Black bloc

Black bloc in a feeder march near the near the World Bank, in Washington, DC.

A black bloc is a tactic for protests and marches, whereby individuals wear black clothing, scarfs, ski masks, motorcycle helmets with padding or other face-concealing items and often carry some sort of shields and truncheons.[1][2] The clothing is used to avoid being identified, and to, theoretically, appear as one large mass, promoting solidarity or creating the illusion of a larger group.

The tactic was developed in the 1980s by autonomists protesting squatter evictions, nuclear power, restrictions on abortion, among other things.[1] Black blocs gained broader media attention outside Europe during the 1999 anti-WTO demonstrations, when a black bloc damaged property of GAP, Starbucks, Old Navy, and other retail locations in downtown Seattle.[1]

"The Black Bloc" is sometimes incorrectly reported as being the name of a specific anarchist group. It is, rather, a tactic that may be adopted by groups of various motivations and methods. [3]


[edit] Tactics

Tactics of a black bloc can include vandalism, rioting and street fighting, demonstrating without a permit, misleading the authorities, assisting in the escape of people arrested by the police, administering first aid to persons affected by tear gas in areas where protesters are barred from entering, building barricades, and attacking police.[4] Property destruction carried out by black blocs tends to have symbolic significance: common targets include banks, institutional buildings, outlets for multinational corporations, gasoline stations, and video-surveillance cameras.

There may be several black blocs within a particular protest, with different aims and tactics.[5] As an ad hoc group, they share no universally common set of principles or beliefs[5] apart from an adherence to–usually–radical left or autonomist values. A few radical right-wing groups, like some of the "autonomous nationalists" of Europe[6] or the Australian National-Anarchists[7] have adopted "black bloc" tactics and dress.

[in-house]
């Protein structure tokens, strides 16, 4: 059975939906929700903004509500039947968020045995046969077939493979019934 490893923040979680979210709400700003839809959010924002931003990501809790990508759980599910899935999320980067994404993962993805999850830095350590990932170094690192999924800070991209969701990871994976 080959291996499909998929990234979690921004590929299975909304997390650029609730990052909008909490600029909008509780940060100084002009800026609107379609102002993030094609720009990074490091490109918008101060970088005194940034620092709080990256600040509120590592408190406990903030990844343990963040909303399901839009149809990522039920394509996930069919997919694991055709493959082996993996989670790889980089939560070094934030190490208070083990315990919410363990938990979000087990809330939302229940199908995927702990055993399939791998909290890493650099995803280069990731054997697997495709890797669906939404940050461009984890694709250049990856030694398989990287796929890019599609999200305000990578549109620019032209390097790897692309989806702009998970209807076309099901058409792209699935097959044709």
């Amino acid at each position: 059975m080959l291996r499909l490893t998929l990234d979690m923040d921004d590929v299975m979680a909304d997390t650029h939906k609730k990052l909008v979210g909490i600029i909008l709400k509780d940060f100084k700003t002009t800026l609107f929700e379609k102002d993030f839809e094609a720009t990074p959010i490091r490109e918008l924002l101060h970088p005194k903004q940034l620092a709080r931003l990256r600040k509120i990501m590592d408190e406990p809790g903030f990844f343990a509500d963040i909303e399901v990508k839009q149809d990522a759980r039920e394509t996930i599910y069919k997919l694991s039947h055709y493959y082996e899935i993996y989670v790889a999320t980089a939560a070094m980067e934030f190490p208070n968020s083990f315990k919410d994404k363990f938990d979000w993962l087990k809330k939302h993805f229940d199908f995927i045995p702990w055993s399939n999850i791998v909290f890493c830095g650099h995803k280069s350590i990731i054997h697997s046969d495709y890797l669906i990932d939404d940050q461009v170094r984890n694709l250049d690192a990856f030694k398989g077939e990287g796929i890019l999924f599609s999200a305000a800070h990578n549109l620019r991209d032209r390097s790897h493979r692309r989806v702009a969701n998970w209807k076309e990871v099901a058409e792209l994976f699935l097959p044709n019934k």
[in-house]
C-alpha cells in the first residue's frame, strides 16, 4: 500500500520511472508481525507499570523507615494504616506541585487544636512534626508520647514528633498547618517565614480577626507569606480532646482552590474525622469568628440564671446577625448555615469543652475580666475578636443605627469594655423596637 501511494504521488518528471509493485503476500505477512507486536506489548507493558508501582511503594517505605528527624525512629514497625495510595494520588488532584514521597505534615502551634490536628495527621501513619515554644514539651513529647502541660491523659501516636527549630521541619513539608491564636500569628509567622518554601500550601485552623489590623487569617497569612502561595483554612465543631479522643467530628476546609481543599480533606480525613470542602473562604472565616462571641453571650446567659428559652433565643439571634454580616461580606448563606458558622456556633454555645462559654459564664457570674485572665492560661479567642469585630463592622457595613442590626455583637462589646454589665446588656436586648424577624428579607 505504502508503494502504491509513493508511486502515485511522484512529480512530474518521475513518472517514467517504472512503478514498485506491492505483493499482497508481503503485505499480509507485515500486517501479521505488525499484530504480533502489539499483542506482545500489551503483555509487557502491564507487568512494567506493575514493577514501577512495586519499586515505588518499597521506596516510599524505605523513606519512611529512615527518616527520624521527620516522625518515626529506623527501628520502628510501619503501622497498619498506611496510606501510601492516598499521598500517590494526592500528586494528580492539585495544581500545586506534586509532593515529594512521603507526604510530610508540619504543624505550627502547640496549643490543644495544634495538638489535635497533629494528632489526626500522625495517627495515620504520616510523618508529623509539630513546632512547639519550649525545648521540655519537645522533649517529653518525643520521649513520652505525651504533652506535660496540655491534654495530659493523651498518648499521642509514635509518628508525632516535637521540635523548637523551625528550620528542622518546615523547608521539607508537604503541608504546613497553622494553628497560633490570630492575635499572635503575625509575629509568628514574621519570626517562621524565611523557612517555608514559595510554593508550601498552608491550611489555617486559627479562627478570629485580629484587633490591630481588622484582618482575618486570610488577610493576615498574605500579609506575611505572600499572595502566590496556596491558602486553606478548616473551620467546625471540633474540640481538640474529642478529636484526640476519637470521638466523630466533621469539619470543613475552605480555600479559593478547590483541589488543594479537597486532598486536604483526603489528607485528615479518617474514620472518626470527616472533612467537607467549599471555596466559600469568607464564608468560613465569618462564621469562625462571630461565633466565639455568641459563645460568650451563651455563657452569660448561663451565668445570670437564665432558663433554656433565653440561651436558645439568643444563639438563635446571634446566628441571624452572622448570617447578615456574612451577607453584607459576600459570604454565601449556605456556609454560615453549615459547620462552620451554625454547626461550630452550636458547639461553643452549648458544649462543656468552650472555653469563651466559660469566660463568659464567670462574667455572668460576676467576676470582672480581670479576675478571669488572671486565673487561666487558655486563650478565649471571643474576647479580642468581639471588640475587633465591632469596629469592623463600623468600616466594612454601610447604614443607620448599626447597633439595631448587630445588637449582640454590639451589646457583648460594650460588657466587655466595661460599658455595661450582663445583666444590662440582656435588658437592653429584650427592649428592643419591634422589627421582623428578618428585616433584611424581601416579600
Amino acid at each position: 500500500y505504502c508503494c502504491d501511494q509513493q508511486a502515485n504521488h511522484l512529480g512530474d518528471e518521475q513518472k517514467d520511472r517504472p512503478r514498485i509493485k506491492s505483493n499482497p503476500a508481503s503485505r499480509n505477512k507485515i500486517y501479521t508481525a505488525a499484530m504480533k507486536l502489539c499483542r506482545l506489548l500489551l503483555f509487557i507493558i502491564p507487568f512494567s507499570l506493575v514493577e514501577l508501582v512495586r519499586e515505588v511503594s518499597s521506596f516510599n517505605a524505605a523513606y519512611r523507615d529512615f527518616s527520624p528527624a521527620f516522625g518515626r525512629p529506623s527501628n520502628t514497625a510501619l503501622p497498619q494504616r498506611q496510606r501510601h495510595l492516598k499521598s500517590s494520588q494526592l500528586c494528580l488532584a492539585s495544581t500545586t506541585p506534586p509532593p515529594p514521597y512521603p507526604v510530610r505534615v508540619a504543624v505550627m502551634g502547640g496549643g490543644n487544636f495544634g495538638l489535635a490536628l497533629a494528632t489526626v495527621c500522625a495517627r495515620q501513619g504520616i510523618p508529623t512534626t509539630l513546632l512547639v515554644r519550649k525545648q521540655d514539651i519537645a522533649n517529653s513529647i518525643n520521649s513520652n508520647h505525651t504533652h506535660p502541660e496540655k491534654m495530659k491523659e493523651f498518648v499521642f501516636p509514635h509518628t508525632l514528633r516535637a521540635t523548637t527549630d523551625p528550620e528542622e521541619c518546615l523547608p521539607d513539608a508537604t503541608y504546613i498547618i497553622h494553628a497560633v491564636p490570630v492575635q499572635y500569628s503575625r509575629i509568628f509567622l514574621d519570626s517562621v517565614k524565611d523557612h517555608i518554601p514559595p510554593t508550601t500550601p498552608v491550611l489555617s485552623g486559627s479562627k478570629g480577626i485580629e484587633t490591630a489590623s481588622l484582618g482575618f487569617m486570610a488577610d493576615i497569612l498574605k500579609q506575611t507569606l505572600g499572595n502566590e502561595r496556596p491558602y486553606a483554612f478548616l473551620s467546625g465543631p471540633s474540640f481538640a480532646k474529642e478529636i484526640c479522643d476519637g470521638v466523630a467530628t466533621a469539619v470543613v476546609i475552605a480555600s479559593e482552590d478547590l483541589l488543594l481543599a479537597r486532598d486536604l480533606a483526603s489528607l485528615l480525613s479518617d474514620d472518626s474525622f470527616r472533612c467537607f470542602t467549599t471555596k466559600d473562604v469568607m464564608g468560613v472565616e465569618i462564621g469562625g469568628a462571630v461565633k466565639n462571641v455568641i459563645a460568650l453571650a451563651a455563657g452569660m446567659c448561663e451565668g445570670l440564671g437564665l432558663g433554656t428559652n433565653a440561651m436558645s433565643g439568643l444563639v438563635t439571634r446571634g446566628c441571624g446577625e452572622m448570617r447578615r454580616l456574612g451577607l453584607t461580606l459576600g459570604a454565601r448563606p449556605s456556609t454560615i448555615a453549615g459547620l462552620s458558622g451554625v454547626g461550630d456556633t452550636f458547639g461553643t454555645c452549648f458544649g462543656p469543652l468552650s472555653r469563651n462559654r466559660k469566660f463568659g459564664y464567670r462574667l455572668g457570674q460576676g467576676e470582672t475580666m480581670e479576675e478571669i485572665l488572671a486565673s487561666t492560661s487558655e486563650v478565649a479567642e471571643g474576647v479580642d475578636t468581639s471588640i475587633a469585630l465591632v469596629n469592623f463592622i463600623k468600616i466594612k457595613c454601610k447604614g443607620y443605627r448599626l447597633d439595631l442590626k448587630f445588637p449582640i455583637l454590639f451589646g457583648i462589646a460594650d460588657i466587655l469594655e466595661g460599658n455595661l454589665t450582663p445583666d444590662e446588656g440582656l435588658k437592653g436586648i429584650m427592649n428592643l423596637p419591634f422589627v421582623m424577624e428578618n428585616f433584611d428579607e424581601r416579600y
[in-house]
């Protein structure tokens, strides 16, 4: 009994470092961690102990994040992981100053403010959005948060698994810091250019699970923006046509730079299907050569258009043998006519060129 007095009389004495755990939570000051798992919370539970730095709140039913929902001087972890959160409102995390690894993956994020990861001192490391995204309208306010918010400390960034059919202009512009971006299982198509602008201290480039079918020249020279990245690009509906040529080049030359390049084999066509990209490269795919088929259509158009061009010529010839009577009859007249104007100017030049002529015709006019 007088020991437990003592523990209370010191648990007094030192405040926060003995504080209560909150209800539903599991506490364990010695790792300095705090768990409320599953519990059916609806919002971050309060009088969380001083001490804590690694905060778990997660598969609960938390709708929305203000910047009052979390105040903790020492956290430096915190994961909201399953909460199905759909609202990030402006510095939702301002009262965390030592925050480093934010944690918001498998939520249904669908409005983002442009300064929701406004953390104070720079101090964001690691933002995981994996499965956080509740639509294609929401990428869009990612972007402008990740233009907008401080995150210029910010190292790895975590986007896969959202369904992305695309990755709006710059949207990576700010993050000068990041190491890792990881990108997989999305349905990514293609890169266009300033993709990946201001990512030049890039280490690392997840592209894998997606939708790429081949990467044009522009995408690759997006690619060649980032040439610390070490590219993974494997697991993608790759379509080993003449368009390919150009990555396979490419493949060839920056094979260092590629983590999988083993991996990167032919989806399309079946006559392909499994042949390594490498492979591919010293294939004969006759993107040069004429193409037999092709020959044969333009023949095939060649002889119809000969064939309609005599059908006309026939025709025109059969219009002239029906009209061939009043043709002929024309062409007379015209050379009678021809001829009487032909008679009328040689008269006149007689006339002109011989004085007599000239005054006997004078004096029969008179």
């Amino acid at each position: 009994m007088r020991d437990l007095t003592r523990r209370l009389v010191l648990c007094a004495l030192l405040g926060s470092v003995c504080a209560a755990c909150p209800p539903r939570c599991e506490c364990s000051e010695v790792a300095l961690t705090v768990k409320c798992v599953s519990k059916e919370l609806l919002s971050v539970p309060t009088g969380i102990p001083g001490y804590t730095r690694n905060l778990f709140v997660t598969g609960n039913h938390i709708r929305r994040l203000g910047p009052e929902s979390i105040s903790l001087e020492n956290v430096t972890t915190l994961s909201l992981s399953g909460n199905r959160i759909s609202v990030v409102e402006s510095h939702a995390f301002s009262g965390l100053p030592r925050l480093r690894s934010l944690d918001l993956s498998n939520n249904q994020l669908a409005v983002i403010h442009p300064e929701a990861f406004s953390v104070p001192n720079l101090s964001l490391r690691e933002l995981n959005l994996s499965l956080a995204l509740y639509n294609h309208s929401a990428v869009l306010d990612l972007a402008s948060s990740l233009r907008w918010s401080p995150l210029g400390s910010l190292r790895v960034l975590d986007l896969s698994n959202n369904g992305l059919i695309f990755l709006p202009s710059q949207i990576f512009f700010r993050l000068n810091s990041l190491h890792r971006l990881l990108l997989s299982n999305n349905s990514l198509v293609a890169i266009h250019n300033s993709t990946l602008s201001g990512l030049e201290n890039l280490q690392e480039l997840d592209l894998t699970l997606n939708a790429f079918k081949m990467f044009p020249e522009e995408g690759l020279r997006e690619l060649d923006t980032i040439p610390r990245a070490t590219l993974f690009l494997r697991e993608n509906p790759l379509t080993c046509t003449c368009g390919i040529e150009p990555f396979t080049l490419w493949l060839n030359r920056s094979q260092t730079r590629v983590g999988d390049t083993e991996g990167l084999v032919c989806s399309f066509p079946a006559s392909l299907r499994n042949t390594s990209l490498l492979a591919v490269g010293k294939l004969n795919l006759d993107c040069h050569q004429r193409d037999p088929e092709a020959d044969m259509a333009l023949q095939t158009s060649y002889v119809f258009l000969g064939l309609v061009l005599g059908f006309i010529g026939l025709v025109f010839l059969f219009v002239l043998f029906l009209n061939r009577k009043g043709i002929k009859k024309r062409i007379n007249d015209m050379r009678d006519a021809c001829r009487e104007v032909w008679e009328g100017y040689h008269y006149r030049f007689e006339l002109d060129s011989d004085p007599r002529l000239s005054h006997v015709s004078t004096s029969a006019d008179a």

[edit] History

[edit] German origins

This tactic was developed following increased use of police force following the 1977 Brokdorf demonstration[8][9][10] by the German police in 1980, particularly aimed at anti-nuclear activists and squatters. Key areas for this development were Hafenstrasse, Hamburg, and Kreuzberg, Berlin. These were social spaces occupied by dissidents who preferred to create their own social institutions based on communal living and alternative community centres. In June 1980, the German Police forcefully evicted the Free Republic of Wendland, an anti-nuclear protest camp in Gorleben, Wendland. This attack on 5,000 peaceful protesters led many former pacifists to become willing to use violent methods. By December 1980 the Berlin City Government organised an escalating cycle of mass arrests, followed by other local authorities across West Germany. The squatters resisted by opening new squats, as the old ones were evicted. Following the mass arrest of squatters in Freiburg, demonstrations were held in their support in many German cities. The day was dubbed Black Friday following a demonstration in Berlin at which between 15,000 to 20,000 people took to the streets and destroyed an expensive shopping area. The tactic of wearing identical black clothes and masks meant that the autonomen were better able to resist the police and elude identification. The German media labeled them der schwarze Block ("the black block"). In the Netherlands, similar militant resistance developed, but the wearing of ski-masks was less prevalent and the phrase Black Helmet Brigade was used.